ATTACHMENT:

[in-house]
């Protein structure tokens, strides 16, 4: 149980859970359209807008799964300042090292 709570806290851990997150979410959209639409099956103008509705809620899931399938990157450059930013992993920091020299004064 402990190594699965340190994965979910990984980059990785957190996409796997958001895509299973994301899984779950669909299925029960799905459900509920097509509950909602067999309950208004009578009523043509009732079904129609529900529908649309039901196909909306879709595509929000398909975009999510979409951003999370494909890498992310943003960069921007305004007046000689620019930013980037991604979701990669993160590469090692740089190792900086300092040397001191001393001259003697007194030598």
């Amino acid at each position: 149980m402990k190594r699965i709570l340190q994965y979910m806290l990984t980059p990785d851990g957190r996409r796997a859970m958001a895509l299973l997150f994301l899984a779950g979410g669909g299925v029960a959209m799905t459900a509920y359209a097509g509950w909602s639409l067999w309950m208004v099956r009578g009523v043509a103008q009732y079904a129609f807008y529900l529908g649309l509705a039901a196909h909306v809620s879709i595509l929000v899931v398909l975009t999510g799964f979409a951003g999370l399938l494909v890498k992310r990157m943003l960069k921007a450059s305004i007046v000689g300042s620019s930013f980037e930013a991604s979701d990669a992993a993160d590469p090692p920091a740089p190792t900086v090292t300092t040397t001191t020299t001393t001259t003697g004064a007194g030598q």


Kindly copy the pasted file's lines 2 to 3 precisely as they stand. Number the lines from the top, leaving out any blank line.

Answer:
């Protein structure tokens, strides 16, 4: 149980859970359209807008799964300042090292 709570806290851990997150979410959209639409099956103008509705809620899931399938990157450059930013992993920091020299004064 402990190594699965340190994965979910990984980059990785957190996409796997958001895509299973994301899984779950669909299925029960799905459900509920097509509950909602067999309950208004009578009523043509009732079904129609529900529908649309039901196909909306879709595509929000398909975009999510979409951003999370494909890498992310943003960069921007305004007046000689620019930013980037991604979701990669993160590469090692740089190792900086300092040397001191001393001259003697007194030598």
């Amino acid at each position: 149980m402990k190594r699965i709570l340190q994965y979910m806290l990984t980059p990785d851990g957190r996409r796997a859970m958001a895509l299973l997150f994301l899984a779950g979410g669909g299925v029960a959209m799905t459900a509920y359209a097509g509950w909602s639409l067999w309950m208004v099956r009578g009523v043509a103008q009732y079904a129609f807008y529900l529908g649309l509705a039901a196909h909306v809620s879709i595509l929000v899931v398909l975009t999510g799964f979409a951003g999370l399938l494909v890498k992310r990157m943003l960069k921007a450059s305004i007046v000689g300042s620019s930013f980037e930013a991604s979701d990669a992993a993160d590469p090692p920091a740089p190792t900086v090292t300092t040397t001191t020299t001393t001259t003697g004064a007194g030598q």